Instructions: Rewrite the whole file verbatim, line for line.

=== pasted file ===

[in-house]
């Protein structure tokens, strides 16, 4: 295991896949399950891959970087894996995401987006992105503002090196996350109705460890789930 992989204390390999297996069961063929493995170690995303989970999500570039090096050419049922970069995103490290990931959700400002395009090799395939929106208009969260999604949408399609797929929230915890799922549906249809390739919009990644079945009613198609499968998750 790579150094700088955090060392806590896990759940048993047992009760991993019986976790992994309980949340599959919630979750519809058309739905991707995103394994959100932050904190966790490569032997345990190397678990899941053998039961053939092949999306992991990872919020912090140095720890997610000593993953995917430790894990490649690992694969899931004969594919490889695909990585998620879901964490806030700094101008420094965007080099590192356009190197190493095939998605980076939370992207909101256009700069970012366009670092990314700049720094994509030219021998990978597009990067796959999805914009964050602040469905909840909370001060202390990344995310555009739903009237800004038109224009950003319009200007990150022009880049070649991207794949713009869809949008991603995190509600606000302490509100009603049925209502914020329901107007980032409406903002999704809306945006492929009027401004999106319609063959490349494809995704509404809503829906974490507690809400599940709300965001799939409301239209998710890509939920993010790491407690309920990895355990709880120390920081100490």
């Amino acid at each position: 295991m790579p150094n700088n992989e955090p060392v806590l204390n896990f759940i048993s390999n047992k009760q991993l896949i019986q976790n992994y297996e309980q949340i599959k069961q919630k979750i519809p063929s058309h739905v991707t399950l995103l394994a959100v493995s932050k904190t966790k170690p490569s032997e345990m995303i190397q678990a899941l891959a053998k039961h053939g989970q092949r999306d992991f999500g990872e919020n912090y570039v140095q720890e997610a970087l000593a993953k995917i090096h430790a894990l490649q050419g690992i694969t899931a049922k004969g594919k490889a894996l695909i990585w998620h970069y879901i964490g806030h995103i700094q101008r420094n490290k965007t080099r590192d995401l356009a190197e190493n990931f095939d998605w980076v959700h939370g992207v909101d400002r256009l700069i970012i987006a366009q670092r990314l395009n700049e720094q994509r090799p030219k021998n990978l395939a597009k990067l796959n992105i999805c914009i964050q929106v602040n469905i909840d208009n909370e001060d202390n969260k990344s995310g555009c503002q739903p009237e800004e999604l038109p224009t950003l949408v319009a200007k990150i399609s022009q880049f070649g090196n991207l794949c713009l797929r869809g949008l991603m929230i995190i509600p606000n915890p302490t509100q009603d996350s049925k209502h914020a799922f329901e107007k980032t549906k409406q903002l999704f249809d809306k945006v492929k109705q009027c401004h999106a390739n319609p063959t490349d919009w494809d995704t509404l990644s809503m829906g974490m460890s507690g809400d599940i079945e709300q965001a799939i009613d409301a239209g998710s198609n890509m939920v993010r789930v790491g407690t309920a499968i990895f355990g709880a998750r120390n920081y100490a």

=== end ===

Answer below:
[in-house]
């Protein structure tokens, strides 16, 4: 295991896949399950891959970087894996995401987006992105503002090196996350109705460890789930 992989204390390999297996069961063929493995170690995303989970999500570039090096050419049922970069995103490290990931959700400002395009090799395939929106208009969260999604949408399609797929929230915890799922549906249809390739919009990644079945009613198609499968998750 790579150094700088955090060392806590896990759940048993047992009760991993019986976790992994309980949340599959919630979750519809058309739905991707995103394994959100932050904190966790490569032997345990190397678990899941053998039961053939092949999306992991990872919020912090140095720890997610000593993953995917430790894990490649690992694969899931004969594919490889695909990585998620879901964490806030700094101008420094965007080099590192356009190197190493095939998605980076939370992207909101256009700069970012366009670092990314700049720094994509030219021998990978597009990067796959999805914009964050602040469905909840909370001060202390990344995310555009739903009237800004038109224009950003319009200007990150022009880049070649991207794949713009869809949008991603995190509600606000302490509100009603049925209502914020329901107007980032409406903002999704809306945006492929009027401004999106319609063959490349494809995704509404809503829906974490507690809400599940709300965001799939409301239209998710890509939920993010790491407690309920990895355990709880120390920081100490």
């Amino acid at each position: 295991m790579p150094n700088n992989e955090p060392v806590l204390n896990f759940i048993s390999n047992k009760q991993l896949i019986q976790n992994y297996e309980q949340i599959k069961q919630k979750i519809p063929s058309h739905v991707t399950l995103l394994a959100v493995s932050k904190t966790k170690p490569s032997e345990m995303i190397q678990a899941l891959a053998k039961h053939g989970q092949r999306d992991f999500g990872e919020n912090y570039v140095q720890e997610a970087l000593a993953k995917i090096h430790a894990l490649q050419g690992i694969t899931a049922k004969g594919k490889a894996l695909i990585w998620h970069y879901i964490g806030h995103i700094q101008r420094n490290k965007t080099r590192d995401l356009a190197e190493n990931f095939d998605w980076v959700h939370g992207v909101d400002r256009l700069i970012i987006a366009q670092r990314l395009n700049e720094q994509r090799p030219k021998n990978l395939a597009k990067l796959n992105i999805c914009i964050q929106v602040n469905i909840d208009n909370e001060d202390n969260k990344s995310g555009c503002q739903p009237e800004e999604l038109p224009t950003l949408v319009a200007k990150i399609s022009q880049f070649g090196n991207l794949c713009l797929r869809g949008l991603m929230i995190i509600p606000n915890p302490t509100q009603d996350s049925k209502h914020a799922f329901e107007k980032t549906k409406q903002l999704f249809d809306k945006v492929k109705q009027c401004h999106a390739n319609p063959t490349d919009w494809d995704t509404l990644s809503m829906g974490m460890s507690g809400d599940i079945e709300q965001a799939i009613d409301a239209g998710s198609n890509m939920v993010r789930v790491g407690t309920a499968i990895f355990g709880a998750r120390n920081y100490a």